Assembly Language Programming

January 30, 2011

PDP-8 Assembly Language – Part 1

Filed under: Assembly Language, Compilers, JavaScript — Tags: , , , — programmer209 @ 9:47 am

A PDP-8 Assembly Language Simulator – Part 1

This post (in 2 parts) discusses a PDP-8 Assembly Language Simulator that I have written in HTML/Javascript.

The source code for the simulator can be found in Part 2 of this post. In Part 1 (this post), I discuss the PDP-8 assembly language and provide some example PDP-8 assembly language programs.

References

Some good references for the PDP-8 assembly language are:

The MACRO-8 Programming Manual (DEC-08-CMAA-D) and the PAL III Symbolic Assembler Programming Manual (DEC-08-ASAC-D).

The MACRO-8 manual in particular contains a good concise explanation of the PDP-8 assembly language.

The PDP-8

The PDP-8 (Programmed Data Processor) was a 12-bit mini-computer manufactured by DEC (Digital Equipment Corporation) in the mid-to-late 1960’s. 4096 words of core memory were available in the basic model (but this was expandable), the maximum amount of memory that can be addressed using a 12-bit word.

For programming purposes, the PDP-8 had only one register (the accumulator or ACC) and a link bit (LNK). Any data that needed to be manipulated first had to be put into the ACC, while the LNK captured any overflow from operations performed on the data in the ACC.

The PDP-8 also had a Program Counter (PC) register and an Instruction Register (IR). Before executing an instruction the PDP-8 copied it’s address in memory to the PC, while the machine code for the instruction was loaded into the IR. After execution, the PC was incremented to the next instruction.

Octal

For the PDP-8 it was the convention to represent values in Octal. An octal digit represents 3 bits, therfore a 12-bit value was represented by 4 octal digits. My simulator follows this convention, so remember:

Everthing is in Octal.

In particular for the assembly language, my compiler does not support the decimal and octal directives (or pseudo-instruction). Therefore the numbers used within any source code must be in octal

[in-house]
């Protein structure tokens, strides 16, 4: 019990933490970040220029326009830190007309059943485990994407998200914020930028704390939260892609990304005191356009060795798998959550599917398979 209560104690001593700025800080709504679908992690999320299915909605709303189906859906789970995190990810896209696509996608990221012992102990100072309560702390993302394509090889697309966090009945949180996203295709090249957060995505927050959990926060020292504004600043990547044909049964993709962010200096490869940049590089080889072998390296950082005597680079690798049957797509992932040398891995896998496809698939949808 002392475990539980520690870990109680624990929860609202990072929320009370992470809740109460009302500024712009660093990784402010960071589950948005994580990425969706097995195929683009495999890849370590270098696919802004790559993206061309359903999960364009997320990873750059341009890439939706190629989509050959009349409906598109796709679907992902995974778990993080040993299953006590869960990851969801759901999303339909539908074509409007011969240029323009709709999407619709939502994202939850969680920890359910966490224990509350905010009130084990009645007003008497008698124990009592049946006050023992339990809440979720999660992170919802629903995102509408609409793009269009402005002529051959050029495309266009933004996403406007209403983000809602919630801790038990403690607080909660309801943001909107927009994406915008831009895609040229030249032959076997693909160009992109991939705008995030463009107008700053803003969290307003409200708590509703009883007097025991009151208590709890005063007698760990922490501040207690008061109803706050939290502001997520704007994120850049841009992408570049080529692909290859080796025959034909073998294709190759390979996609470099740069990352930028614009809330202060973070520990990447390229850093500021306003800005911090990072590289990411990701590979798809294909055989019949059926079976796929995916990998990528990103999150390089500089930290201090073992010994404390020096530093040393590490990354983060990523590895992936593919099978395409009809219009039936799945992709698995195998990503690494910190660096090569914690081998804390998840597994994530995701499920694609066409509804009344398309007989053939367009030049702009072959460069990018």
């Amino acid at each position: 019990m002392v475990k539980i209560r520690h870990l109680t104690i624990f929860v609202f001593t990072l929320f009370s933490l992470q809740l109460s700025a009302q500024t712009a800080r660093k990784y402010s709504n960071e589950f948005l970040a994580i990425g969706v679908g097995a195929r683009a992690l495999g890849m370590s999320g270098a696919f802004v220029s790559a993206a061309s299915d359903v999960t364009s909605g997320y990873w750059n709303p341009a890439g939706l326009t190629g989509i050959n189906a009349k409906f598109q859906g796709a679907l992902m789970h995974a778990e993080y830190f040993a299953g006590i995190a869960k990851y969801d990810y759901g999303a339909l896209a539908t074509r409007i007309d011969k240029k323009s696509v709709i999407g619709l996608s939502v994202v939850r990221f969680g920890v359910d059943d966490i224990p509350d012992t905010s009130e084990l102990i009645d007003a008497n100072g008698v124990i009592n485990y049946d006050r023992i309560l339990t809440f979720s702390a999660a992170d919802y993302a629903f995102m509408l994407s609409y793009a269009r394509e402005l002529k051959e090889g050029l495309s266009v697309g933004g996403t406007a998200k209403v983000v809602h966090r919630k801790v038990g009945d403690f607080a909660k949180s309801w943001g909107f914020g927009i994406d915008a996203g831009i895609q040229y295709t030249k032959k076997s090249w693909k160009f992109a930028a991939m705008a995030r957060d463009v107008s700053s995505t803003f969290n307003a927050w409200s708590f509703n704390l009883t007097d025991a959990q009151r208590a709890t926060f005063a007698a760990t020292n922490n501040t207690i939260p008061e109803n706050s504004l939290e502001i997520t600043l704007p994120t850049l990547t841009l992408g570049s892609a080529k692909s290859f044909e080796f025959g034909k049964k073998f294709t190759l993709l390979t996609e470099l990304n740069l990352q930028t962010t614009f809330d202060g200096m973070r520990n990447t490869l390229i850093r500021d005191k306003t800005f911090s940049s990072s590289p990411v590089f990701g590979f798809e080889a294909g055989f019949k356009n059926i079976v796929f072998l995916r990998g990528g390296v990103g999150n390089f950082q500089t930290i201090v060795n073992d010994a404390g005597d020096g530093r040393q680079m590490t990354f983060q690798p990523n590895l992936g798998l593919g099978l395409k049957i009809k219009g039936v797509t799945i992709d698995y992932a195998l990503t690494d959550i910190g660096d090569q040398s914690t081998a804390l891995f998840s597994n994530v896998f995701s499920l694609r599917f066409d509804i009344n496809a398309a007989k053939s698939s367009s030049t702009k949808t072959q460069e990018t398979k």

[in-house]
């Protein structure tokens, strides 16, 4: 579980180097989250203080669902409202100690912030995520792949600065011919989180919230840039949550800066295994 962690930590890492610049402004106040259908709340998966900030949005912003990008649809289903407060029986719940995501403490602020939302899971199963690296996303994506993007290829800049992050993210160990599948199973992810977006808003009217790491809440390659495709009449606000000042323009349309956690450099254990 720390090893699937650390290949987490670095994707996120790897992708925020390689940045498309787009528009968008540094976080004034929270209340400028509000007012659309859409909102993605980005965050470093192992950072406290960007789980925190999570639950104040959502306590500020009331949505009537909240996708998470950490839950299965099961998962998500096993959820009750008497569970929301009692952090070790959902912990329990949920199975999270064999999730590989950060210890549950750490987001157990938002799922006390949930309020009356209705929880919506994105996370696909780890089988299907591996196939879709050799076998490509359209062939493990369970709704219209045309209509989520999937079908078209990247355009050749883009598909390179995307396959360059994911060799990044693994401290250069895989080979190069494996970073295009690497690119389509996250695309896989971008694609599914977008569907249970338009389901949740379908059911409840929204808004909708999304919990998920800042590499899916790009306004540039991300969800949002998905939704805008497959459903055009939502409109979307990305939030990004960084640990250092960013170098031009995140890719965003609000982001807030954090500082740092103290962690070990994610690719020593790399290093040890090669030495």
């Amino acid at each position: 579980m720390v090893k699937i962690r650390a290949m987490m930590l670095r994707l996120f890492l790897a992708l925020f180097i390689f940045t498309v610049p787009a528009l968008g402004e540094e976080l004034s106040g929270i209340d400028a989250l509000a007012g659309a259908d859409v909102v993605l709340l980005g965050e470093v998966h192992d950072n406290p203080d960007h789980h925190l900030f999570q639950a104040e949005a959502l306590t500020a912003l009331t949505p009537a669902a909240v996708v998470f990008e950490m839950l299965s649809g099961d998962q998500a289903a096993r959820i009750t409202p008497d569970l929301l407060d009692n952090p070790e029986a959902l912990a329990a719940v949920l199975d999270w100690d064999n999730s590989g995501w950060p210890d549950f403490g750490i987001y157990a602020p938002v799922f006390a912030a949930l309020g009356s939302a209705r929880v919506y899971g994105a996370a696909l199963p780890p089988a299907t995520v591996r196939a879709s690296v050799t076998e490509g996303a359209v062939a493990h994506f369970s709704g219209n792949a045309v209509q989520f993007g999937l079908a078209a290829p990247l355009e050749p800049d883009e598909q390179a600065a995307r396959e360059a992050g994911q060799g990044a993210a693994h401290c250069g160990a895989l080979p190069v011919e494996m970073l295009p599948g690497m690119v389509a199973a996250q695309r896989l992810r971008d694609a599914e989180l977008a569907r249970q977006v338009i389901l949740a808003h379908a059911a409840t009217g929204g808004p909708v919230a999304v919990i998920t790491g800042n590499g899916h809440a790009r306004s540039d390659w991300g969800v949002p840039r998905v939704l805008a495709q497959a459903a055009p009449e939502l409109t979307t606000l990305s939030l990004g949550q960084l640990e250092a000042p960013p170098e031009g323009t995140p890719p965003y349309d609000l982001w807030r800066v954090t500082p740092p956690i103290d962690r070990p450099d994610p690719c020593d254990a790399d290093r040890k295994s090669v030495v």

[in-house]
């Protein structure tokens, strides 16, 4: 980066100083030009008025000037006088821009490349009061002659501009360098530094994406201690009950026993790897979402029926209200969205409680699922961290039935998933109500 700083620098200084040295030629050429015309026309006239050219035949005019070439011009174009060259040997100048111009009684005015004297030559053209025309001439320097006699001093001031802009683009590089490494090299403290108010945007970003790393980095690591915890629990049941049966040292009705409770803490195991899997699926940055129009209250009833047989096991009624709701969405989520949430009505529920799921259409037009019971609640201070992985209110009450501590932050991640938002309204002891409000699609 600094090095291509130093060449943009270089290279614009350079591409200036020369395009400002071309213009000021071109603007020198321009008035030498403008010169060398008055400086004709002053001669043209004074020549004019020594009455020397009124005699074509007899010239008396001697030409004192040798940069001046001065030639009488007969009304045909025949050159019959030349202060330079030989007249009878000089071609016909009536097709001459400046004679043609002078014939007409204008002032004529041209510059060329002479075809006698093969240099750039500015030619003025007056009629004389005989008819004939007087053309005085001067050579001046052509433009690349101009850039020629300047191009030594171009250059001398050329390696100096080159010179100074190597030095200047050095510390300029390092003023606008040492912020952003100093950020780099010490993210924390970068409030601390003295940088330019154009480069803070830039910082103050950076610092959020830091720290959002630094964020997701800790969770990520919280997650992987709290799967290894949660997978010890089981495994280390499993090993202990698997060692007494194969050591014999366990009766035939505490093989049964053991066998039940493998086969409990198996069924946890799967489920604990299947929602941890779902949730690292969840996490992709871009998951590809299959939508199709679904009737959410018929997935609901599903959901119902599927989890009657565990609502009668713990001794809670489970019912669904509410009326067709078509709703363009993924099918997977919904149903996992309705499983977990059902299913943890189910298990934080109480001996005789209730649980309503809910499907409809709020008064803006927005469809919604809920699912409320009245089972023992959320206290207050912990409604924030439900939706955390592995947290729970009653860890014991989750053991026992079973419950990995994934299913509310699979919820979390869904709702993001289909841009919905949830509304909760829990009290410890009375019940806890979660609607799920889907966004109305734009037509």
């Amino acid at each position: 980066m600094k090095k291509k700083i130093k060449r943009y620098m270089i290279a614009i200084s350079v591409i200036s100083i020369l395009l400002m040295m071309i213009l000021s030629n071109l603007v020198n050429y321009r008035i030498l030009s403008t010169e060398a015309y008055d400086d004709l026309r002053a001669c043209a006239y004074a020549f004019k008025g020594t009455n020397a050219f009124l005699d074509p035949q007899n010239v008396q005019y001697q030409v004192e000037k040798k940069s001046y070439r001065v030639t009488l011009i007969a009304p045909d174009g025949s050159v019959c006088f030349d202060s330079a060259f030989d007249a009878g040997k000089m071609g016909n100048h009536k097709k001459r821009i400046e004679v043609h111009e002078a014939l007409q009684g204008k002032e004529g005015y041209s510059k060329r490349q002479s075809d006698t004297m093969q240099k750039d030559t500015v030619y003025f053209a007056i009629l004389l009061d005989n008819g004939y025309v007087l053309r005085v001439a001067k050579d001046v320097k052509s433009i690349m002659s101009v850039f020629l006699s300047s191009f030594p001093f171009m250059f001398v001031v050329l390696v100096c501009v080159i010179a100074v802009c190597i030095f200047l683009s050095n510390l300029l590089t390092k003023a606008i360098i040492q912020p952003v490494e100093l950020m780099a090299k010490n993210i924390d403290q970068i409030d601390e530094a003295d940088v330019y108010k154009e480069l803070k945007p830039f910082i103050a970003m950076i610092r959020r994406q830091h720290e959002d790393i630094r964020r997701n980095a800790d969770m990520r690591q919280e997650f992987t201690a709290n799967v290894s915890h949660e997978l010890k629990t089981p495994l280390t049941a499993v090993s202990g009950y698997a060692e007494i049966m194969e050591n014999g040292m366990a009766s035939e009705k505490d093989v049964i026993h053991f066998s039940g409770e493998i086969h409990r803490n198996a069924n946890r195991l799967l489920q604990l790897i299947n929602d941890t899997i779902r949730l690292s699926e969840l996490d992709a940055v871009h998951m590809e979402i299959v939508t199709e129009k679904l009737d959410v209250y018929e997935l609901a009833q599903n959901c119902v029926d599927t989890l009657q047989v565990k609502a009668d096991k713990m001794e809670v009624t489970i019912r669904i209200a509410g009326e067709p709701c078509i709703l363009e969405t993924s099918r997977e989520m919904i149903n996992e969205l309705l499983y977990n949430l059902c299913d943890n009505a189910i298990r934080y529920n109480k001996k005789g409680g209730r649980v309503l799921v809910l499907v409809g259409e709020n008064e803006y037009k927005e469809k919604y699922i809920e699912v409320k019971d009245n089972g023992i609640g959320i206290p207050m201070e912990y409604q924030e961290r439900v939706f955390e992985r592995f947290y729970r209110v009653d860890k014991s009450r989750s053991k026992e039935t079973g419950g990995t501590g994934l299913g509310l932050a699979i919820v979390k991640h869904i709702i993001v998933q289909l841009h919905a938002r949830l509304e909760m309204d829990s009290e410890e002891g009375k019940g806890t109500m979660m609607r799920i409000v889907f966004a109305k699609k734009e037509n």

Two’s Complement Numbers

The 12 bit value stored by the ACC behaves according to the rules of 2’s complement arithmetic. This means that instructions such as isz, sma, spa etc will interpret the contents of the ACC according to the rules of the 2’s complement system.

The ACC can store any value between 0 and 7777 (octal). The right-most bit is the sign bit (4000). Therefore the range 0 – 3777 represents positive values, and 4000-7777 negative values. The value 7777 equals -1 (since 7777 = 3777 – 4000 in 2’s complement arithmetic).

However, this doesn’t stop the programmer from manipulating the contents of the ACC as if it were an unsigned bit string. See my big number multiplication program below.

Any overflow from operations performed on the ACC are captured by the LNK bit. In this case the link bit is complemented, so if LNK is 0 it will become 1.

PDP-8 Instruction Set

On the PDP-8, the machine code for an instruction was restricted to 12-bits. These 12-bits had to be capable of storing both an operation code and an address in memory. For this reason the PDP-8 had a minimalist instruction set, since there had to be a balance between the number of bits used to specify an op-code and the number of bits used to specify an address.

The PDP-8 used the first 3 out of the 12 bits for the op-code, thus there were only 8 op-codes:

000 AND ACC = ACC & C(Addr)
001 TAD ACC += C(Addr)
010 ISZ C(Addr)++; if(C(Addr)==0) PC++;
011 DCA C(Addr) = ACC; ACC = 0;
100 JMS C(Addr)=PC+1; PC=Addr+1;
101 JMP PC = Addr